mansfield_stowe-liftSee? Ski resort.

mansfield_the-noseThe high part there is The Chin. The house-like part there is the top of the Stowe gondola. I should’ve seen whether that was cheaper than the drive.

mansfield_trail-landscapeThe trail. Off to the left you can see all the way across Lake Champlain to the Adirondacks in New York and to the right you can see all the way across, er, a state line and see the White Mountains in New Hampshire.

mansfield_alpine-colorsI just liked the colors here.

mansfield_looking-southThe trail is not unpopular — although it was fun to listen to the people who hiked all the way up here gripe about everyone who just drove up.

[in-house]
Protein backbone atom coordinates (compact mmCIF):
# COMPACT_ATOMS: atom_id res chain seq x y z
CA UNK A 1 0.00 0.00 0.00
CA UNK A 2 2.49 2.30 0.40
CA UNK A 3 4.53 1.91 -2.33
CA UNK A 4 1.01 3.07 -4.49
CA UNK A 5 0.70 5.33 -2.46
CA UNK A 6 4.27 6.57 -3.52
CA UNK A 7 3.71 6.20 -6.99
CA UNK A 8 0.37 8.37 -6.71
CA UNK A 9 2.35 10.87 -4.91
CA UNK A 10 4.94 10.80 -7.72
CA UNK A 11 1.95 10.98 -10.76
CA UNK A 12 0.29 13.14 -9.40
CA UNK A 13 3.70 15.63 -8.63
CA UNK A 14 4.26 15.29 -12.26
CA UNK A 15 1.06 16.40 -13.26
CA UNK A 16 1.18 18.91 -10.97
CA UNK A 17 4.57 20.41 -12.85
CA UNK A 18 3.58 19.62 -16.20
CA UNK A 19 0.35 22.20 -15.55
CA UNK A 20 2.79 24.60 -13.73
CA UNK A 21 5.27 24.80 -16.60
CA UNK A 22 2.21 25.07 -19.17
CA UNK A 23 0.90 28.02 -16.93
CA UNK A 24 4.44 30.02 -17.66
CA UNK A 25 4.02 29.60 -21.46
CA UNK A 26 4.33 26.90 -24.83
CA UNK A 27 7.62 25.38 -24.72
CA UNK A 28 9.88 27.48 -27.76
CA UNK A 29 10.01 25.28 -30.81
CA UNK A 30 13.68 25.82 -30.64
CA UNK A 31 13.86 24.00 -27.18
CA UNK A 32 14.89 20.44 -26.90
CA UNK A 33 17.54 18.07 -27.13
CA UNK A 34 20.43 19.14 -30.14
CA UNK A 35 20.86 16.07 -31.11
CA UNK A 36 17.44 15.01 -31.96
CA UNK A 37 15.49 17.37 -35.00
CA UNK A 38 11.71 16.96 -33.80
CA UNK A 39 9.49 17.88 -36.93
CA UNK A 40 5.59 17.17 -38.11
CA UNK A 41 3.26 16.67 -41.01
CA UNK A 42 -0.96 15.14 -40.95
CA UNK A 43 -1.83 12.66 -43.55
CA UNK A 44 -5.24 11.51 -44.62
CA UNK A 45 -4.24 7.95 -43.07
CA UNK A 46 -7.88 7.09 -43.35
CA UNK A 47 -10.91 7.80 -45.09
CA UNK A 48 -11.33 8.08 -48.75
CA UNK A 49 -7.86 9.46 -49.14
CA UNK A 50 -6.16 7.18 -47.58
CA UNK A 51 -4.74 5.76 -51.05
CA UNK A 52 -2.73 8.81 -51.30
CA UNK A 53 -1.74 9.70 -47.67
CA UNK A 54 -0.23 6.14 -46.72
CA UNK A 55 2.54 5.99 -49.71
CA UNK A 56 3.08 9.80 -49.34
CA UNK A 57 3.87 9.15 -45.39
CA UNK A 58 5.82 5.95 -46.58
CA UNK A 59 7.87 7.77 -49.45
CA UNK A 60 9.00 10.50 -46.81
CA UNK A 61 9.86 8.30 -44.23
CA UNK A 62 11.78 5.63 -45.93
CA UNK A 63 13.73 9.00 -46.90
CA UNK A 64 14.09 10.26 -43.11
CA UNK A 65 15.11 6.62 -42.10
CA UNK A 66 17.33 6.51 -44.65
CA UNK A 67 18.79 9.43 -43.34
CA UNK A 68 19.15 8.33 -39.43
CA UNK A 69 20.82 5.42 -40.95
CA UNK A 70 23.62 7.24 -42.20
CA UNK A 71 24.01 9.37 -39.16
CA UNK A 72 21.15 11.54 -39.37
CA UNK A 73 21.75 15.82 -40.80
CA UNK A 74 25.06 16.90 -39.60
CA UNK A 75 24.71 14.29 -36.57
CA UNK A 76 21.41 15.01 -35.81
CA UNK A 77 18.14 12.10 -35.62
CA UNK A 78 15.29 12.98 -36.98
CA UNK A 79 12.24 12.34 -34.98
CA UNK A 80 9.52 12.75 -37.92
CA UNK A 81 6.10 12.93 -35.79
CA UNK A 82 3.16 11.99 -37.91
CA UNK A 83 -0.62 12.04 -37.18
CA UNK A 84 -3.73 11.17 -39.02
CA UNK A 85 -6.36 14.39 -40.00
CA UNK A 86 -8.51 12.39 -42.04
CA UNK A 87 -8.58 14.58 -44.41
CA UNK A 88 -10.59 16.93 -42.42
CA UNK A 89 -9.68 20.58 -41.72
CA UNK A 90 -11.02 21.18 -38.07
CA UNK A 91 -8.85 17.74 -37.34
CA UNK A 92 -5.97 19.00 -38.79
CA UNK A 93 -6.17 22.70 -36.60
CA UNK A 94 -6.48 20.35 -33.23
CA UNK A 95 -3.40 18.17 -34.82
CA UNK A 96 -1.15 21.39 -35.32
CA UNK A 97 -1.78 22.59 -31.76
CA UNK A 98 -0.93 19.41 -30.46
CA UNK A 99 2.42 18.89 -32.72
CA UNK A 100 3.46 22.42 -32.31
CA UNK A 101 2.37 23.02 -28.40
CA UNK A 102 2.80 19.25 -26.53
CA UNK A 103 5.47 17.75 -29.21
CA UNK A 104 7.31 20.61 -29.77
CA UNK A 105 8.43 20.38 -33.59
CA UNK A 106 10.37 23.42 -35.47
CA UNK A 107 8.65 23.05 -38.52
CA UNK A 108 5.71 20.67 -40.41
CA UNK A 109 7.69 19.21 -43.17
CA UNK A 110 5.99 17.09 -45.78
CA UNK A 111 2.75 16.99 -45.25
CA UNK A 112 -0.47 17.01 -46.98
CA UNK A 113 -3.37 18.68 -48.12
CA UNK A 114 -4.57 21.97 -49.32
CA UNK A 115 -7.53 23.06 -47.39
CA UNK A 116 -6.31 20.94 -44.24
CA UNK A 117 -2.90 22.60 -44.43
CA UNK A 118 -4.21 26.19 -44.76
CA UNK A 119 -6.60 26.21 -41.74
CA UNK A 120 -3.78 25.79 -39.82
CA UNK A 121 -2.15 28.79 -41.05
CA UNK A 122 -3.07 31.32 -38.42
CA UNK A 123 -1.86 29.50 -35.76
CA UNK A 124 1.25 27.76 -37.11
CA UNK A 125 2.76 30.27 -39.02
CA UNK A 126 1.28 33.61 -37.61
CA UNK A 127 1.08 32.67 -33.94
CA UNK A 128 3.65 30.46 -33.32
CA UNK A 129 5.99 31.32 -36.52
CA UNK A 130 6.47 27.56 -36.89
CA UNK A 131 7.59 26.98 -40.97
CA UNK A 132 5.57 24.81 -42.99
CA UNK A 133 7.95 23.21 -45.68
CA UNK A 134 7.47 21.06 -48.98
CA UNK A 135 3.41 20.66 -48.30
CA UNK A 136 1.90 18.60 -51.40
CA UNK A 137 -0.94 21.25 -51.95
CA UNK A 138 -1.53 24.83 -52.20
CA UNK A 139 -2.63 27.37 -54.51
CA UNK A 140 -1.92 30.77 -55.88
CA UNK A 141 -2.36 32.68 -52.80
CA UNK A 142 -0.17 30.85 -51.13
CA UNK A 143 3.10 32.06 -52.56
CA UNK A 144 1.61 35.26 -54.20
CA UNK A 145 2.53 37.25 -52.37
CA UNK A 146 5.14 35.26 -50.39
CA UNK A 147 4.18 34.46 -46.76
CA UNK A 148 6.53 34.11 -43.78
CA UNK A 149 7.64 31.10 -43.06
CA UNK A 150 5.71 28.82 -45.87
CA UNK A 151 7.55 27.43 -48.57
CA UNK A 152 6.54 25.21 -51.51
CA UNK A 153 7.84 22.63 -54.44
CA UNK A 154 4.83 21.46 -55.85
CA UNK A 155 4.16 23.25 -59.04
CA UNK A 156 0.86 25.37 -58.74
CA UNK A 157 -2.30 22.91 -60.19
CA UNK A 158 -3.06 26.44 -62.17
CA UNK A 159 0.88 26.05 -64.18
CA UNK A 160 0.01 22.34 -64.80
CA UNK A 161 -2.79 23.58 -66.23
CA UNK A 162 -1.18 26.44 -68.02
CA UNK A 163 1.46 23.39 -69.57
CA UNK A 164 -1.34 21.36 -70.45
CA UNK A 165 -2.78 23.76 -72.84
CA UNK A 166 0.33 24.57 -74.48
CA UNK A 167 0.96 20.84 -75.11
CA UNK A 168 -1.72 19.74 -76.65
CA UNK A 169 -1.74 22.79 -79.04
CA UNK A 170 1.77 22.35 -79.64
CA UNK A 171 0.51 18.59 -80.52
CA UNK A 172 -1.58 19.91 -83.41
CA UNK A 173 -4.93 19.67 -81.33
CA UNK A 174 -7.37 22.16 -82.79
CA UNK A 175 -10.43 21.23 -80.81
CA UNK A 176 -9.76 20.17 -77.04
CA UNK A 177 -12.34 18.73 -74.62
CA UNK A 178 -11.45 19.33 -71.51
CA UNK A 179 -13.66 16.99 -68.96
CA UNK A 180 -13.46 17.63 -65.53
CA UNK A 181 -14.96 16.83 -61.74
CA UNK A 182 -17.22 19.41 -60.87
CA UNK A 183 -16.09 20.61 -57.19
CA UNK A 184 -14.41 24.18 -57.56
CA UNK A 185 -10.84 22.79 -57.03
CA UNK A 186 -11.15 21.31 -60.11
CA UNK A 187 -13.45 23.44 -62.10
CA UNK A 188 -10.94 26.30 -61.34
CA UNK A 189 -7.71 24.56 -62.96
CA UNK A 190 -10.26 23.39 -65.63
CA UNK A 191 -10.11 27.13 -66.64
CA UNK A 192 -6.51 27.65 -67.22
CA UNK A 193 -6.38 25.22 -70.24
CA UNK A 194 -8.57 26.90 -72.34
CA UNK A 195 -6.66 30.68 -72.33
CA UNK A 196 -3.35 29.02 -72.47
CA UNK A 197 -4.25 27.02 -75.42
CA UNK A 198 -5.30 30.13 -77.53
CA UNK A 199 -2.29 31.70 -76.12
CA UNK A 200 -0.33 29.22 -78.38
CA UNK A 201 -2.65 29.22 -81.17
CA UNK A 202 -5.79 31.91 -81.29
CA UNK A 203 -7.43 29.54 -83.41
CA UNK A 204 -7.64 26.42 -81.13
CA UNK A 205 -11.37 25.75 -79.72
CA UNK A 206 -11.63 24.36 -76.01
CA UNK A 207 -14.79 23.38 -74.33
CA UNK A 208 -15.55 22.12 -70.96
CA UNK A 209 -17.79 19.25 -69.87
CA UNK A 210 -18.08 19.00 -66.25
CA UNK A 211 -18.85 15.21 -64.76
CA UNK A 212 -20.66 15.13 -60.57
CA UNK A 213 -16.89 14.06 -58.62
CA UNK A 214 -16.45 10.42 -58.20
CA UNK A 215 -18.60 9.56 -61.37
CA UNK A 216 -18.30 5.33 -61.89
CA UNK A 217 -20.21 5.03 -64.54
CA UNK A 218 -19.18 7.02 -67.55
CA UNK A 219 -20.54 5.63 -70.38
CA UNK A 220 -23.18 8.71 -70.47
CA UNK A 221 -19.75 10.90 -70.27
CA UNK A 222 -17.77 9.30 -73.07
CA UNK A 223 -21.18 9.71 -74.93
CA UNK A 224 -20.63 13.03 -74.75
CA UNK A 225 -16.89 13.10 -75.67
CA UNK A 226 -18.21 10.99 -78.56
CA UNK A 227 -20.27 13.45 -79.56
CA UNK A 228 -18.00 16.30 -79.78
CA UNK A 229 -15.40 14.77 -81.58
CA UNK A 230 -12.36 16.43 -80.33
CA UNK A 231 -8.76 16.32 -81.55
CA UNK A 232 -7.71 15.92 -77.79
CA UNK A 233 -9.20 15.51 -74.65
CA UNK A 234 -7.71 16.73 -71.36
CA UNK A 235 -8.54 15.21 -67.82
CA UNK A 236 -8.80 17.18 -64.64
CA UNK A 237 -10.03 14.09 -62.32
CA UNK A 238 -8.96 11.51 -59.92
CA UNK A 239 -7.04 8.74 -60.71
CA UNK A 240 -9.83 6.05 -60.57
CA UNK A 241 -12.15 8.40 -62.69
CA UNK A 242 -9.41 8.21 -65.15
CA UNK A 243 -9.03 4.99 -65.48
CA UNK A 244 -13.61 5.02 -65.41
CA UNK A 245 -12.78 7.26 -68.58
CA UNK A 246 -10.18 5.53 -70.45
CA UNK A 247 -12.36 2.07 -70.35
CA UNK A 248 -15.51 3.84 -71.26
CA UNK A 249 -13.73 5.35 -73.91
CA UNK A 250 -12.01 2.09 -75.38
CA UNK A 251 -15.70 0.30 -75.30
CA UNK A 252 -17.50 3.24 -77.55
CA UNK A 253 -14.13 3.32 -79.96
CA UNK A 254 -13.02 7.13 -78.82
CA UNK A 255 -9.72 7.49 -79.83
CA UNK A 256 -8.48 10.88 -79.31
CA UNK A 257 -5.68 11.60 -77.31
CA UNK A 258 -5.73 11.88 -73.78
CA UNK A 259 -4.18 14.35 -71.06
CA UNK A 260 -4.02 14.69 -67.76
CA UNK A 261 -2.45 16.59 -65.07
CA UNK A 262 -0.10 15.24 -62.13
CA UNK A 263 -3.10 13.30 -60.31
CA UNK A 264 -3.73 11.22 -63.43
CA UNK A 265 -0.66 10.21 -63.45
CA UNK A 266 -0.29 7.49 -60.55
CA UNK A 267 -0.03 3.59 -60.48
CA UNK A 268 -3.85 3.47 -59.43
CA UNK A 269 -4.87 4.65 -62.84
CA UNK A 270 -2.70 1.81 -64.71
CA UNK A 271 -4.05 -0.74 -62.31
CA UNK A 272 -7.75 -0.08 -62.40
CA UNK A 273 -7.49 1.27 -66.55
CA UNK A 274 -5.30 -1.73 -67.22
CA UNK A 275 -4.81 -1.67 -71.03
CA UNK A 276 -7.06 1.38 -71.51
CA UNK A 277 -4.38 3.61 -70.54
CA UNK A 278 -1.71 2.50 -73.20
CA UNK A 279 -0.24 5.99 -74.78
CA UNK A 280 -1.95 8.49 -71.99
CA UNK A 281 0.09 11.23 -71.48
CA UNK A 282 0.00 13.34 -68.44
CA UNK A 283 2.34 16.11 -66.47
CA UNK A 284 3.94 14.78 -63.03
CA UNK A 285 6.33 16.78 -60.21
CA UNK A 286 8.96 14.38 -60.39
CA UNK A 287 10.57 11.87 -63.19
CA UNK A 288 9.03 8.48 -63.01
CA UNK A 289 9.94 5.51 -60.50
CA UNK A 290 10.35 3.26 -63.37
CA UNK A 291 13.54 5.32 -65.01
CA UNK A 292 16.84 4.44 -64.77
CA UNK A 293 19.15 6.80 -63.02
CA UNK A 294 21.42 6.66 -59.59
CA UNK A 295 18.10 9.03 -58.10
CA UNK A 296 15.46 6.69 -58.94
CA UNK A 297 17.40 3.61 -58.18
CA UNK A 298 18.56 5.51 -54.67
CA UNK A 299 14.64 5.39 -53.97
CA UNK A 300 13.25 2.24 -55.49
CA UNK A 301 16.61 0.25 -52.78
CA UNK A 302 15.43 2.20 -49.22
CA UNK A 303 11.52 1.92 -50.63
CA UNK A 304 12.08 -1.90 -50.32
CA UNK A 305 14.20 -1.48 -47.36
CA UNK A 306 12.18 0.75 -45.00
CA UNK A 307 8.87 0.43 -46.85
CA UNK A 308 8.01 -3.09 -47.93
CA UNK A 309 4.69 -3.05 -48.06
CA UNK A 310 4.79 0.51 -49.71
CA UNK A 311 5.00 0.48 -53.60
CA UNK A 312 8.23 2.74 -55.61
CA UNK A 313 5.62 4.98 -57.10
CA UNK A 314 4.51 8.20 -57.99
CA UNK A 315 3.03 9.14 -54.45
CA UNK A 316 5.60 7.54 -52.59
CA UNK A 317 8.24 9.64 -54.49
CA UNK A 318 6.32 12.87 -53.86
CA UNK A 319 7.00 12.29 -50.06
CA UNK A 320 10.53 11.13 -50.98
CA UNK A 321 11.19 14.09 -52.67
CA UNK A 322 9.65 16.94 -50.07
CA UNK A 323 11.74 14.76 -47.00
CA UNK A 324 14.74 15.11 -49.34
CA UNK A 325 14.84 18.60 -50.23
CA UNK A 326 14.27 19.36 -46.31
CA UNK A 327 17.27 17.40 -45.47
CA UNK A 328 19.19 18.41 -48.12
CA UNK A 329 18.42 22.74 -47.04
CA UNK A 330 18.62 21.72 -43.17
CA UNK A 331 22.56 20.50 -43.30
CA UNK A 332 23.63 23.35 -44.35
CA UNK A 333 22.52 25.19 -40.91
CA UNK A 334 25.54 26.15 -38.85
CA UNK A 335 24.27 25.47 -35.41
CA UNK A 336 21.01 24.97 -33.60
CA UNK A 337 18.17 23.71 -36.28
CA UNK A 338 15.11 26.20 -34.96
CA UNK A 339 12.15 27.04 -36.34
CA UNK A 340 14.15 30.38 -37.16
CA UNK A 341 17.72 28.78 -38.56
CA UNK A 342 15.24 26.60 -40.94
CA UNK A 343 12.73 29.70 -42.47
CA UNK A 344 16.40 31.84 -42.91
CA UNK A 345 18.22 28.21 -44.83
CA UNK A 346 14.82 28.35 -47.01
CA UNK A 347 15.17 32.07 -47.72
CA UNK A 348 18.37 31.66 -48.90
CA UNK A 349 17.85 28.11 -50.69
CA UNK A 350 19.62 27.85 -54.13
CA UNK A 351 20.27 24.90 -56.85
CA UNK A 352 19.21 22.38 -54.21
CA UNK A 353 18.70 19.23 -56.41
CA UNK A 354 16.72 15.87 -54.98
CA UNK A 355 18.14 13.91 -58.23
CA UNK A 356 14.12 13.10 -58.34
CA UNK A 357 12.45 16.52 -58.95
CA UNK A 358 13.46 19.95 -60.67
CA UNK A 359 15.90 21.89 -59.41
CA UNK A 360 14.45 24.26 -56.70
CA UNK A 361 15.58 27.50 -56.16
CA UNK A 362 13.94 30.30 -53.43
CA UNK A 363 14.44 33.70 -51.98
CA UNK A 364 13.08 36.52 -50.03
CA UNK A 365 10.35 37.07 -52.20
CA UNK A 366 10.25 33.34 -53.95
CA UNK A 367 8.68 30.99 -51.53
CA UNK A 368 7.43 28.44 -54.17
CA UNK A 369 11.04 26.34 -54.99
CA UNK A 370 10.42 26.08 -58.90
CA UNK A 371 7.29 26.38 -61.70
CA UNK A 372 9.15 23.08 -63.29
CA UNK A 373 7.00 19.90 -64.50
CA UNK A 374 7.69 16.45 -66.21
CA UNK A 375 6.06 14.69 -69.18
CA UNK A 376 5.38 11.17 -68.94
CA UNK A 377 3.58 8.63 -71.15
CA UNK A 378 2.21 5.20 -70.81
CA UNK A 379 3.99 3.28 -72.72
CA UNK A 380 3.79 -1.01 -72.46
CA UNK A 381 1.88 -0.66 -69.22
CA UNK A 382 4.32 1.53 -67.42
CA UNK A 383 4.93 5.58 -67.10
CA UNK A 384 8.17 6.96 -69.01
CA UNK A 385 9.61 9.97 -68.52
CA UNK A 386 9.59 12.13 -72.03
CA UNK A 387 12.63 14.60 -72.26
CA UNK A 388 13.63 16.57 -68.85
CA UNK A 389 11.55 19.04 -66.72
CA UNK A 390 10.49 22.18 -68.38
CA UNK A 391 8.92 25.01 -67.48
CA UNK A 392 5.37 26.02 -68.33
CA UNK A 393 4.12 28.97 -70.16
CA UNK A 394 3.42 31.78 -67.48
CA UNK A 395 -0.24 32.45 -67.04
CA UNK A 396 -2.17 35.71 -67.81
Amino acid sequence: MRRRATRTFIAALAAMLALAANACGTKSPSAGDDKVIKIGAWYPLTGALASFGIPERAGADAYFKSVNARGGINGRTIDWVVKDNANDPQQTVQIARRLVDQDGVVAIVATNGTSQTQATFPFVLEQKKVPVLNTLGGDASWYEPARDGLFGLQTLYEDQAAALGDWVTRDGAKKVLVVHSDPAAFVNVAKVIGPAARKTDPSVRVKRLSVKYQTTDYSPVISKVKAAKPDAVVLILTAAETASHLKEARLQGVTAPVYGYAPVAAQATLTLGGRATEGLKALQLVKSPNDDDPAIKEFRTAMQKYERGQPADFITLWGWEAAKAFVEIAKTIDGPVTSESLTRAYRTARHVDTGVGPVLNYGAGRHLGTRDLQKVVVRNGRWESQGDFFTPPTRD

mansfield_me-at-topI am the highest point in all Vermont. And scowling because of the wind.

The hike over to The Chin was really cool, even if it *was* crowded (it was the first Saturday of fall and everyone knew that Sunday’s weather was going to be awful). $24 is a lot to pay to drive up a silly road, but I still figure it was better than a 2.5-hour walk/climb through a tree prison. Probably. It would’ve killed me to have gone through that and gotten to the top only to be stuck in a mob of tourists. Probably worth it.


Adirondacks: The Brothers to Big Slide Loop Hike (Day 69)

September 25th, 2009 5 comments